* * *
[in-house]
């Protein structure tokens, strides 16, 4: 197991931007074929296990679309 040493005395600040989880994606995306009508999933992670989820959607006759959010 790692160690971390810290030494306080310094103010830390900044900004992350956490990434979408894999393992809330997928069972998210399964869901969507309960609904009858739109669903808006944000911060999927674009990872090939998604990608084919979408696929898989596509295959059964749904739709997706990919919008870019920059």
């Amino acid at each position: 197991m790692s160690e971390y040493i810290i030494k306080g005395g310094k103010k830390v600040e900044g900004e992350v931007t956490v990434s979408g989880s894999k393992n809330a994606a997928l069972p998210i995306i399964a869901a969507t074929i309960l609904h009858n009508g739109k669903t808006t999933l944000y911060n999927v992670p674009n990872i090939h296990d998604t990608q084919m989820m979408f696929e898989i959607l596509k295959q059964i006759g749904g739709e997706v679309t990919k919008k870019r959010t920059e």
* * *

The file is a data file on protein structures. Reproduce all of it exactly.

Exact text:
[in-house]
């Protein structure tokens, strides 16, 4: 197991931007074929296990679309 040493005395600040989880994606995306009508999933992670989820959607006759959010 790692160690971390810290030494306080310094103010830390900044900004992350956490990434979408894999393992809330997928069972998210399964869901969507309960609904009858739109669903808006944000911060999927674009990872090939998604990608084919979408696929898989596509295959059964749904739709997706990919919008870019920059």
């Amino acid at each position: 197991m790692s160690e971390y040493i810290i030494k306080g005395g310094k103010k830390v600040e900044g900004e992350v931007t956490v990434s979408g989880s894999k393992n809330a994606a997928l069972p998210i995306i399964a869901a969507t074929i309960l609904h009858n009508g739109k669903t808006t999933l944000y911060n999927v992670p674009n990872i090939h296990d998604t990608q084919m989820m979408f696929e898989i959607l596509k295959q059964i006759g749904g739709e997706v679309t990919k919008k870019r959010t920059e």